Sweetgum Fast-Track Styling

I lifted this Sweetgum (Liquidambar styraciflua) from my ground-growing area in late April (I was supposed to wait till May, but I figured a week’s head-start wouldn’t hurt). Defoliated, potted, watered. Done.

A month later, and the tree has made it (see those very long and strong shoots – that’s how you tell).

Earlier this month, the tree was begging to be wired. I tested the root strength, found the tree to be very solid meaning I had roots, so on went the wire.

This photo was taken today, which is right at two weeks from the one above. I almost have a tree!

You’ll notice that I went ahead and angle-cut the trunk chop. I was able to nibble it down with my knob cutters. I highly recommend you use that tool if you’re pushing a tree’s styling and you need to do some rough carving. Trunk splitters will sometimes get caught and you have to wiggle them off – bad for roots. Never, ever, try hand- (or power-) sawing the angle-cut as it will do a number on the tender new roots you’ve waited so patiently to form (if you use a power saw, remember the numbers 9, 1, and 1 in that order as you’ll likely do great harm to yourself; there’s a time and a place for power tools, and this is definitely not one of them).


The cut paste is on the angle-cut, after I fine-carved it smooth using hand tools. Is this a better front?

This is probably the best front for the tree, though there are obviously a couple of options.

Next step: grown out that leader, which will happen without any need for encouragement. Sweetgums are apically dominant, so you can get some heft on a branch fairly quickly and definitely thicken up a new leader in no time. I’d predict that by the end of the growing season I’ll have this one ready for a bonsai pot come Spring 2022.

My plan is to post this specimen for sale later in the season ($185 delivered). The base is 2″ across and the original trunk chop was at 16″. If it speaks to you and you have to have it, just shoot me an email and we’ll go from there. First come, first served of course.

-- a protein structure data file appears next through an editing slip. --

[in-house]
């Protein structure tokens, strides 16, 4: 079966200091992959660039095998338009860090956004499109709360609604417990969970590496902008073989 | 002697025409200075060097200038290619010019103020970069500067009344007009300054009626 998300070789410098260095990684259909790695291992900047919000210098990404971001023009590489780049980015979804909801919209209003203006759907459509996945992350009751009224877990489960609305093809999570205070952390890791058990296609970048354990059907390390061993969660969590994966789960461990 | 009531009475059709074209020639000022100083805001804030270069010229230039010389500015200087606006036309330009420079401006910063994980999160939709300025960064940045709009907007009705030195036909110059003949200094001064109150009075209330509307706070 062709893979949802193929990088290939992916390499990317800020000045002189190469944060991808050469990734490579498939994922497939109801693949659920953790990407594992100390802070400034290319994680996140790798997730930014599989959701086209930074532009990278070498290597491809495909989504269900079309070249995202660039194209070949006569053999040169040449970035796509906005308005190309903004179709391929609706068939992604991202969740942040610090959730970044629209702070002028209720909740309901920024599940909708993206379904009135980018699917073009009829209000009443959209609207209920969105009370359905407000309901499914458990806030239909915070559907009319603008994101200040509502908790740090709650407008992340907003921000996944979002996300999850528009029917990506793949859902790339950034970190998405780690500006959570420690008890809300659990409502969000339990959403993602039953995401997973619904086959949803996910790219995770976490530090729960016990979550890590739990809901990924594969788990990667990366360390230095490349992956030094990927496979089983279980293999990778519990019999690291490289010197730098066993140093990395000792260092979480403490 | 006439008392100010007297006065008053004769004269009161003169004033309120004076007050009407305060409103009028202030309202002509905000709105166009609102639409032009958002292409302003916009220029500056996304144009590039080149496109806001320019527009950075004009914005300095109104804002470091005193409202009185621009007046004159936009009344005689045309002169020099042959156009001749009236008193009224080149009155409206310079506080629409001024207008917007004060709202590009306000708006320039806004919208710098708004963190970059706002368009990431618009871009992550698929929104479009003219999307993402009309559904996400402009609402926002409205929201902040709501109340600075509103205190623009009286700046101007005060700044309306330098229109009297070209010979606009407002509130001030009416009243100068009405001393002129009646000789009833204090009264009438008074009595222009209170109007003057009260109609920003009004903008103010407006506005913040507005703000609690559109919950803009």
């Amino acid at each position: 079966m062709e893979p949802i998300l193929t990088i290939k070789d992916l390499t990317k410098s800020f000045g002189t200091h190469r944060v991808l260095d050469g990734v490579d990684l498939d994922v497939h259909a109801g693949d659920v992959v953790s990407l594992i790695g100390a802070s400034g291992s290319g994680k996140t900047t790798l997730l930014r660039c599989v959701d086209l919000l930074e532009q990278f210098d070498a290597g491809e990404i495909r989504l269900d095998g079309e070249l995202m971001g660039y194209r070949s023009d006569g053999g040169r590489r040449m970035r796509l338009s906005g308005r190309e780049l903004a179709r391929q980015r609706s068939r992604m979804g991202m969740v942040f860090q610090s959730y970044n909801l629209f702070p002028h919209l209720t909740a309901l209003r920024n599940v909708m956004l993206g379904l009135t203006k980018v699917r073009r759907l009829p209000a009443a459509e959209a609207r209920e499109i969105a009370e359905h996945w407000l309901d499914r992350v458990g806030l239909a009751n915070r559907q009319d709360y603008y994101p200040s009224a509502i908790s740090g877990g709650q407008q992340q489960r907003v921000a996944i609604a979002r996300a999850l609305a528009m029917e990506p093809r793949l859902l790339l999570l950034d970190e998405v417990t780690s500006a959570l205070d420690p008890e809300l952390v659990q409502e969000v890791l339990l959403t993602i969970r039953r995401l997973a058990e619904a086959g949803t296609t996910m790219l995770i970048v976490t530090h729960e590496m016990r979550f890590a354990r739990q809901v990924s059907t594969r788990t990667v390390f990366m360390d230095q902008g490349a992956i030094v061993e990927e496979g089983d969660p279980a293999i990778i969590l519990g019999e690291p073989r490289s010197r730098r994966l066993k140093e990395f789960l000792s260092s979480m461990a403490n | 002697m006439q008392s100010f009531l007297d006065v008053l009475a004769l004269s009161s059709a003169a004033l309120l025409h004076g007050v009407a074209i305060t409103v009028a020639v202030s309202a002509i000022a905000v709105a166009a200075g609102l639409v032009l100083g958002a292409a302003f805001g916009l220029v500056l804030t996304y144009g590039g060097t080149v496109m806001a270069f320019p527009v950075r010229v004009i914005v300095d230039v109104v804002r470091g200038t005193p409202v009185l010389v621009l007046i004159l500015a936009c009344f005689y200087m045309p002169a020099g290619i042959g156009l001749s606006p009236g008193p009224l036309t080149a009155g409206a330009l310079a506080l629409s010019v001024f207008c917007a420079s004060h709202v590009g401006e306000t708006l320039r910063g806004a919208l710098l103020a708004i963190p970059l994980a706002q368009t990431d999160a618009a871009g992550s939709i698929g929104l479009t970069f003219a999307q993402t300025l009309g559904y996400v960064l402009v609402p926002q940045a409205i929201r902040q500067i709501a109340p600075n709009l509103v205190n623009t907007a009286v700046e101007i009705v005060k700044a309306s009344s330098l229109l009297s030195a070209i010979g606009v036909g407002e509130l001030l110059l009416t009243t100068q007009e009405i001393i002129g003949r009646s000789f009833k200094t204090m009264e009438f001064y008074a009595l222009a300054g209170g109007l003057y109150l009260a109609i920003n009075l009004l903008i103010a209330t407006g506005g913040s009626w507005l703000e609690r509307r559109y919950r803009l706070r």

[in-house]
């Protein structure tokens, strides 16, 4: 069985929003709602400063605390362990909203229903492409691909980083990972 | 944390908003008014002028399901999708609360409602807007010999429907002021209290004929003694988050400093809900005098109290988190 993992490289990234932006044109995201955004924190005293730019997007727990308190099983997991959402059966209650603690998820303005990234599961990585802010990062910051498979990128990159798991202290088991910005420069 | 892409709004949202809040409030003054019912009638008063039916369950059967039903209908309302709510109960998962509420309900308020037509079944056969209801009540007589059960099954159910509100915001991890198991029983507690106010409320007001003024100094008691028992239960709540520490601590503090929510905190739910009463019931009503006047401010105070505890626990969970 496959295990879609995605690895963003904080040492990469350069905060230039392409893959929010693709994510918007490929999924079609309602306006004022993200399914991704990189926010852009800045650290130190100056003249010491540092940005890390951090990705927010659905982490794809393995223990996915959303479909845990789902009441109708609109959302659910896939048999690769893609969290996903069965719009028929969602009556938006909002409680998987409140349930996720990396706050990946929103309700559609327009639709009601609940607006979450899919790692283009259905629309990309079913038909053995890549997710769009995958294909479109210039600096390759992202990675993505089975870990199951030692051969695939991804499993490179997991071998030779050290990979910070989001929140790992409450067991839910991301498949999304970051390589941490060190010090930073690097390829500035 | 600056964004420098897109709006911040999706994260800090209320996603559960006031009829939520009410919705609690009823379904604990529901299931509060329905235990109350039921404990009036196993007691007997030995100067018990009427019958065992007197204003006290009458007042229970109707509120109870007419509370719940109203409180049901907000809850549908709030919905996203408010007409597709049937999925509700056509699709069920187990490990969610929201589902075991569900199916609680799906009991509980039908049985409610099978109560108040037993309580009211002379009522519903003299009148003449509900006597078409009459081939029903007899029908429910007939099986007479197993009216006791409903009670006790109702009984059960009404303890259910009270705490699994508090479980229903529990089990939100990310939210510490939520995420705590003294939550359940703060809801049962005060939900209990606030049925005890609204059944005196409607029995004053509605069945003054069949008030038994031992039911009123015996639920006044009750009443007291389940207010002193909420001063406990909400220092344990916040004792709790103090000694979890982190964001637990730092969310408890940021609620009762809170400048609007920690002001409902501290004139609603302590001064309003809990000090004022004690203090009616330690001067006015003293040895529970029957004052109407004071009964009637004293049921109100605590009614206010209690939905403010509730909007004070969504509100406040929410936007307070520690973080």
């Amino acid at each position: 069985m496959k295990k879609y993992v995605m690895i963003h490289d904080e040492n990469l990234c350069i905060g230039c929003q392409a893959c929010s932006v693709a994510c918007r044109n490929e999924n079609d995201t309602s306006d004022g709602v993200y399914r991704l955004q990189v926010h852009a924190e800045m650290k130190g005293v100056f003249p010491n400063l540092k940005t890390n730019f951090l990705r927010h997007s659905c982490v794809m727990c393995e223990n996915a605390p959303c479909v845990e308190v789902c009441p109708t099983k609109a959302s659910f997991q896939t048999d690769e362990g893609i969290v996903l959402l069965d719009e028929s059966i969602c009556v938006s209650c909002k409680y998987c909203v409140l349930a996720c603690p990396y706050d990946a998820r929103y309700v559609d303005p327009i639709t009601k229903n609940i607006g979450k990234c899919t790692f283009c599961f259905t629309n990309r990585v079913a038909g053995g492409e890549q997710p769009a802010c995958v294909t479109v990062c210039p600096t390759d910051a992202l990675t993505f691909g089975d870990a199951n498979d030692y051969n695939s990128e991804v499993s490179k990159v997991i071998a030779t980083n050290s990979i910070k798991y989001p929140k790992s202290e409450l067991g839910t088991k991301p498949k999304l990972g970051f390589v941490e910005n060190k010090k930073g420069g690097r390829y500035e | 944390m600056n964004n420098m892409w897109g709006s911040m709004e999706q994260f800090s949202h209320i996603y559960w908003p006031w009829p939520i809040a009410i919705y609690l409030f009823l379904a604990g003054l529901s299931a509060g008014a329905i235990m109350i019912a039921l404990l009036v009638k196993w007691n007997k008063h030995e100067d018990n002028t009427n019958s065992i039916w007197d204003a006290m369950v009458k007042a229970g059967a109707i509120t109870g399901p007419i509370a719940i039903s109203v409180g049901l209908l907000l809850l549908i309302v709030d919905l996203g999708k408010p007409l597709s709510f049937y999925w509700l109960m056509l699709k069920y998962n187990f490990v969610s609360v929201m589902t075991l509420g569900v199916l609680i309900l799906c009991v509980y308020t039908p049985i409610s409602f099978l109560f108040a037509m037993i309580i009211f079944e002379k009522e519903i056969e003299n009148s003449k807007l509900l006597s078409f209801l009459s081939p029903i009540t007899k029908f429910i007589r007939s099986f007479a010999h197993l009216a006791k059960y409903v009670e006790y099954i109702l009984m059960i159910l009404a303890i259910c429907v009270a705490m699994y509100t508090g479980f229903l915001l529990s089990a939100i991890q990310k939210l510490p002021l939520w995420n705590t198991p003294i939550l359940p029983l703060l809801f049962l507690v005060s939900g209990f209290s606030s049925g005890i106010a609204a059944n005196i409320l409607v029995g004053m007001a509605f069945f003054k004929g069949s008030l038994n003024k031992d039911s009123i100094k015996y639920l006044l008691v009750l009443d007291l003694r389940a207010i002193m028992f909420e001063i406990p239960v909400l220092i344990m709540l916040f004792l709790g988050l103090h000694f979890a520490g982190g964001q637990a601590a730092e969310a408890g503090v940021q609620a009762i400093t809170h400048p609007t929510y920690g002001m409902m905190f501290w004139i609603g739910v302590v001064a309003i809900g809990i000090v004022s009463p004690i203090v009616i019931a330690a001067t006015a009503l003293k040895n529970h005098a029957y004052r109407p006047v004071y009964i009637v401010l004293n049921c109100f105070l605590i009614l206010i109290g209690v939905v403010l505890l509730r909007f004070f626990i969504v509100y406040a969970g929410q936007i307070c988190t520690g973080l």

Let me know how you like what I’ve done with this Sweetgum. I’m pretty excited at how fast it’s changed from stick to tree.


Live Oak Update

live oak update

Sneak Peek

Sometimes you have to start over with a bonsai. That has been the case with this old Live oak I was left by a bonsai friend who passed.

Live Oak Update

Back in May I started the rebuilding process on what started out as a legacy tree I was bequeathed by a good bonsai friend. The tree had been in training for quite some time, and was actually in need of renewal pruning when I first got it. Not wanting to tamper (at least not at first), I “nibbled” at it for a few years until the tree made it clear I needed to get on with the business at hand. I was left with just a stump, but that was enough.

Here we are, after the work on May 16th.

Here’s the tree, untouched except to remove the wire that was biting into the branches when I caught it (oops!). Not too bad, fortunately. Well, that’s a heck of a lot of growth.

We start with trimming off everything that doesn’t look like a Live oak bonsai (that’s a take on the old joke about carving an elephant from a big block of marble – just chip away everything that doesn’t look like an elephant).

Now we start applying wire. The branches grow where they want, of course, subject to their whims and my pruning shears.


More wire, more shaping. Those drooping branches are what Live oaks are known for, and though the superstructure of this tree is not in the classic form I think I can pull off a representative appearance with what I have to work with.

The final change for today is to lighten up that left-hand branch. Once I thicken up the other branching, I should have the balance I need.

That’s it for today. Let me know what you think.